NSA can break into encrypted Web and VPN connections due to a commonplace cryptographic mistake

Two researcher point out how NSA can break trillions of encrypted Web and VPN connections

Two researchers have found that the National Security Agency (NSA) of USA could have the technology to break into the 1024 bit Diffie-Hellman cryptographic key exchange due to a commonplace weakness. This means that NSA could be able to peer into a large amount of encrypted communications.

For long civil liberty activists and privacy advocates have pushed developers of websites, virtual private network apps, and other cryptographic software to adopt the Diffie-Hellman cryptographic key exchange as a defense against surveillance from NSA and other US government agencies. Now computer scientists J Alex Halderman and Nadia Heninger have have published a research paper titled ‘Imperfect Forward Secrecy: How Diffie-Hellman Fails in Practice’ with a team of a dozen experts who pieced together clues from Edward Snowden’s leaked documents.

The researchers noted that  one single prime is used to encrypt two-thirds of all virtual private networks (VPNs) and a quarter of secure shell (SSH) servers globally, two major security protocols used by a number of businesses. A second prime is used to encrypt “nearly 20 [percent] of the top million HTTPS websites.” This is a commonly used way of keeping data indecipherable for anyone except its intended recipient – almost anyone, that is.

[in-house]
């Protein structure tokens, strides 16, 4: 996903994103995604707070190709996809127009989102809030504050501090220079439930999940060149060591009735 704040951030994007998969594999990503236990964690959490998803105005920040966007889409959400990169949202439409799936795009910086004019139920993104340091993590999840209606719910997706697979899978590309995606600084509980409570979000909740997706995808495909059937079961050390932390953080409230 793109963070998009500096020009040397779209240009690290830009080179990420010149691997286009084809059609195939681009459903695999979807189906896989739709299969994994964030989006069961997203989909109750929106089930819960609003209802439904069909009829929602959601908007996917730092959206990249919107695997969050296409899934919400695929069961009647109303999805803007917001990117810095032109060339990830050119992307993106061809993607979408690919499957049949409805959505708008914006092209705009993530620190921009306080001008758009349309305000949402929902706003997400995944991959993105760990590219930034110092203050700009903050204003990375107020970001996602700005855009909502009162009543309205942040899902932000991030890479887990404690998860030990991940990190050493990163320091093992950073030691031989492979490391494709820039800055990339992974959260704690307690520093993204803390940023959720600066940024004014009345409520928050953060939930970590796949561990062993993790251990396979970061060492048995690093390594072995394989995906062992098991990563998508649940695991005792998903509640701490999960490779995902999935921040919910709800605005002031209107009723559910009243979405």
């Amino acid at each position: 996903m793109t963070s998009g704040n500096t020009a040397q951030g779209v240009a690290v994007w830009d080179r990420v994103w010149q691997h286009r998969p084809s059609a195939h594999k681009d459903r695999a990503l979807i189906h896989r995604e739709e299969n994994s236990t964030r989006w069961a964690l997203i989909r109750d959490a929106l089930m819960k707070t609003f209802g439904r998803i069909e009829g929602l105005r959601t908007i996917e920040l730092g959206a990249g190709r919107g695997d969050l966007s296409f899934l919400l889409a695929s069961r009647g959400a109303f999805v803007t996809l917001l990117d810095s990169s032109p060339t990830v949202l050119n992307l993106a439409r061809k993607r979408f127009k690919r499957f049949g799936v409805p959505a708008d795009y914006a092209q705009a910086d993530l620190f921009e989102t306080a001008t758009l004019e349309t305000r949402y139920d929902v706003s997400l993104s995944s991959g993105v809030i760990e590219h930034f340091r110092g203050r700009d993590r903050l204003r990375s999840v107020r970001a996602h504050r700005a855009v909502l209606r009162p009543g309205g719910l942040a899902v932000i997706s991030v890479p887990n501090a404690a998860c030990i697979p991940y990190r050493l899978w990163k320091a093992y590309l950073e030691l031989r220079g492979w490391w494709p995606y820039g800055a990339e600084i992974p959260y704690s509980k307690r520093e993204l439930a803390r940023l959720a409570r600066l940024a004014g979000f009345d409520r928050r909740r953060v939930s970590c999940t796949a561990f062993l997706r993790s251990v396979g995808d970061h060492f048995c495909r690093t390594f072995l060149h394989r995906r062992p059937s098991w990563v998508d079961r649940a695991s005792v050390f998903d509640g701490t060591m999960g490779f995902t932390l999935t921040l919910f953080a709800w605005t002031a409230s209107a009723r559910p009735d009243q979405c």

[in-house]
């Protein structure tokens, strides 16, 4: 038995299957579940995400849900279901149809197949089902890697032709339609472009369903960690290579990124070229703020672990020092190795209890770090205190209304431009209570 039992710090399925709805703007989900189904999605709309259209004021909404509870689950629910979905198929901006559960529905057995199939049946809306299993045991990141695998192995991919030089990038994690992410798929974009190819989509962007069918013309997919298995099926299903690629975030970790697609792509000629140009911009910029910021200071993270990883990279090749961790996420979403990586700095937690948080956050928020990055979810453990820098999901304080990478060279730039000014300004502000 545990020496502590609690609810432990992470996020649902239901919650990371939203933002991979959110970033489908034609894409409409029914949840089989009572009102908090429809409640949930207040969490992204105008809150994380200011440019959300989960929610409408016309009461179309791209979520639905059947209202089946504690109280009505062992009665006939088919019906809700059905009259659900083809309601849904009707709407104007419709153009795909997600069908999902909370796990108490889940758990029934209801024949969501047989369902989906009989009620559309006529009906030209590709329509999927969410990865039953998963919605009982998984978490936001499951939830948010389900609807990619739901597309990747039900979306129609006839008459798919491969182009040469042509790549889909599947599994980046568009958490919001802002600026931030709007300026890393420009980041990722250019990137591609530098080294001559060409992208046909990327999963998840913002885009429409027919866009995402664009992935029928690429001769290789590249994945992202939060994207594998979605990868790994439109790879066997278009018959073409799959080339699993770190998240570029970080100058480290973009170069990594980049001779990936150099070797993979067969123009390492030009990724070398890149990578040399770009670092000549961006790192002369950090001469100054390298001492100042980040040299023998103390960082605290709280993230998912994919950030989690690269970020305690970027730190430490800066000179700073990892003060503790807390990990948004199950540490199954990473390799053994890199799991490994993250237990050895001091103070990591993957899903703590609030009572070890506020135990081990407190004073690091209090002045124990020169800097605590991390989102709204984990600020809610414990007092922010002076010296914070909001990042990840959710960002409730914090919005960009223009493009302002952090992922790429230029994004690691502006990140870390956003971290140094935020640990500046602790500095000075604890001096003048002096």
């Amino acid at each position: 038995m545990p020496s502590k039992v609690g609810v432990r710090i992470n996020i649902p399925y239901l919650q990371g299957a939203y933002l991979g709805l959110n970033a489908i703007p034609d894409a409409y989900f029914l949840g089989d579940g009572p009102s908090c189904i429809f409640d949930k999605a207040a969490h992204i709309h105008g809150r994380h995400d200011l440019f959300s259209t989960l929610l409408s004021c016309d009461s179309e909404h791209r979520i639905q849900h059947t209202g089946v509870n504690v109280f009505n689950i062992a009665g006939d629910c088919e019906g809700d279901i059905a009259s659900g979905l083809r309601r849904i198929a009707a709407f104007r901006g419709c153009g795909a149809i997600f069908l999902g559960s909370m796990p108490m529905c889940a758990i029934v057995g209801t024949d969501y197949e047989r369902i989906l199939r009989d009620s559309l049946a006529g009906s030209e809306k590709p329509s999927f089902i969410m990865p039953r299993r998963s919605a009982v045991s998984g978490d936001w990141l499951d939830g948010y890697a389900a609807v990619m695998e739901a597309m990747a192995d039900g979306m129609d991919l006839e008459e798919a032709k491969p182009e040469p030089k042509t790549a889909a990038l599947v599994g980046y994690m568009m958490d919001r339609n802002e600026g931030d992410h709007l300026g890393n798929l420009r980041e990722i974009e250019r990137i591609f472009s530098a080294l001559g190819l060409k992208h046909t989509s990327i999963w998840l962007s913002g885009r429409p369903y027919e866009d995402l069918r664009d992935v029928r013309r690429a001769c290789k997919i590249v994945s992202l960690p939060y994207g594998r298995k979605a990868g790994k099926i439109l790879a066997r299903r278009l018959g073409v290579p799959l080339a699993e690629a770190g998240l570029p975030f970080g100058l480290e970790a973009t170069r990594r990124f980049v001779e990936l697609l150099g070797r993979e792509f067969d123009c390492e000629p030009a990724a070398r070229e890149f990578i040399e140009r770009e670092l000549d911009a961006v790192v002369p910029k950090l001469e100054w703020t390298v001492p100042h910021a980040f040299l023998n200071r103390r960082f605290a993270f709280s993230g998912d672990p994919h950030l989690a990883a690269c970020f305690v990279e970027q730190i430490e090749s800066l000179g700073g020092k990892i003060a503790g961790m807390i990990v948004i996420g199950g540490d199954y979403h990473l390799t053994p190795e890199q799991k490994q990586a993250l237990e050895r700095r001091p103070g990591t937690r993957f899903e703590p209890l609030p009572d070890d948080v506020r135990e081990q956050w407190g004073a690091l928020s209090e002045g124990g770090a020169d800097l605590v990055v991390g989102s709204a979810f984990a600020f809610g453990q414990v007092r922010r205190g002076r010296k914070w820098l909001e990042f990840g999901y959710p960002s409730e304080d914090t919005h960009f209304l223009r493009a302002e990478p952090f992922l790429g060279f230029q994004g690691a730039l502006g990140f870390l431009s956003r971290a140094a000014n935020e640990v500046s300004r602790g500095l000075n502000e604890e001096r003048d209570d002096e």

“Since a handful of primes are so widely reused, the payoff, in terms of connections they could decrypt, would be enormous,” researchers Alex Halderman and Nadia Heninger wrote in a blog post published Wednesday. “Breaking a single, common 1024-bit prime would allow NSA to passively decrypt connections to two-thirds of VPNs and a quarter of all SSH servers globally. Breaking a second 1024-bit prime would allow passive eavesdropping on connections to nearly 20% of the top million HTTPS websites. In other words, a one-time investment in massive computation would make it possible to eavesdrop on trillions of encrypted connections.”

The problem is that many of these 1024-bit prime numbers are reused because of how (previously) inconceivably expensive it would be to break them. As noted above, the researchers found that one single prime number is used to encrypt two-thirds of all VPNs and a quarter of all SSH servers, two security measures used by businesses globally. Another is used to encrypt 18 percent of the “top million HTTPS websites.” That means that a single instance of the aforementioned year-long cracking effort could give the NSA access to all of this information.

“This isn’t a flaw in a particular protocol, it’s a property of the math [that] underlies Diffie-Hellman, which is part of the foundation of almost every important cryptographic protocol we use,” Halderman said. “It’s certainly not an overnight [fix]. One of the problems is that the standards behind any important protocols like the IPsec VPN protocol specify that everyone will use these particular primes that by virtue of being so lightly used are made weaker. I think it’s going to be years unfortunately before standards and implementations are widely updated to account for this threat.”

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